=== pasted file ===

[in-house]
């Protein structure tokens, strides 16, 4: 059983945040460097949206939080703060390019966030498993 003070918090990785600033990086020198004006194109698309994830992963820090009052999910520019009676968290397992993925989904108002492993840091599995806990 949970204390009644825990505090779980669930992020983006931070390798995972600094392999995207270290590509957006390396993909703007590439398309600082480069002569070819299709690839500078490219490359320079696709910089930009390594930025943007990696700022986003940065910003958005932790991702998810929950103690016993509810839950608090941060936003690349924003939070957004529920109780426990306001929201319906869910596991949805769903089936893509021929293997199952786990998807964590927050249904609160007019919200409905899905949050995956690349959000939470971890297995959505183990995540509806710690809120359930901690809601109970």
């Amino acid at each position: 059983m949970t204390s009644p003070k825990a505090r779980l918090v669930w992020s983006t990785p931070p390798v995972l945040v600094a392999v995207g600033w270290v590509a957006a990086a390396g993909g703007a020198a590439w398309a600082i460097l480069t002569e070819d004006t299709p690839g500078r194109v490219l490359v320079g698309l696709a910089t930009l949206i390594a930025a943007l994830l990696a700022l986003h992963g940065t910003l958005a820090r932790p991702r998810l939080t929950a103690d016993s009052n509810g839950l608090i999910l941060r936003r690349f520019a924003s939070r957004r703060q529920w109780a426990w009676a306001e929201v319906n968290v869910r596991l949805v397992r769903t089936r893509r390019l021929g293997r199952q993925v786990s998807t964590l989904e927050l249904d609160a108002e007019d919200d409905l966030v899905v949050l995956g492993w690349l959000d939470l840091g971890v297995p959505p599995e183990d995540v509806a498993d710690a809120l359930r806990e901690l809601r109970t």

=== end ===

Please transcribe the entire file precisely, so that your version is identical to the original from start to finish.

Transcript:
[in-house]
């Protein structure tokens, strides 16, 4: 059983945040460097949206939080703060390019966030498993 003070918090990785600033990086020198004006194109698309994830992963820090009052999910520019009676968290397992993925989904108002492993840091599995806990 949970204390009644825990505090779980669930992020983006931070390798995972600094392999995207270290590509957006390396993909703007590439398309600082480069002569070819299709690839500078490219490359320079696709910089930009390594930025943007990696700022986003940065910003958005932790991702998810929950103690016993509810839950608090941060936003690349924003939070957004529920109780426990306001929201319906869910596991949805769903089936893509021929293997199952786990998807964590927050249904609160007019919200409905899905949050995956690349959000939470971890297995959505183990995540509806710690809120359930901690809601109970």
């Amino acid at each position: 059983m949970t204390s009644p003070k825990a505090r779980l918090v669930w992020s983006t990785p931070p390798v995972l945040v600094a392999v995207g600033w270290v590509a957006a990086a390396g993909g703007a020198a590439w398309a600082i460097l480069t002569e070819d004006t299709p690839g500078r194109v490219l490359v320079g698309l696709a910089t930009l949206i390594a930025a943007l994830l990696a700022l986003h992963g940065t910003l958005a820090r932790p991702r998810l939080t929950a103690d016993s009052n509810g839950l608090i999910l941060r936003r690349f520019a924003s939070r957004r703060q529920w109780a426990w009676a306001e929201v319906n968290v869910r596991l949805v397992r769903t089936r893509r390019l021929g293997r199952q993925v786990s998807t964590l989904e927050l249904d609160a108002e007019d919200d409905l966030v899905v949050l995956g492993w690349l959000d939470l840091g971890v297995p959505p599995e183990d995540v509806a498993d710690a809120l359930r806990e901690l809601r109970t």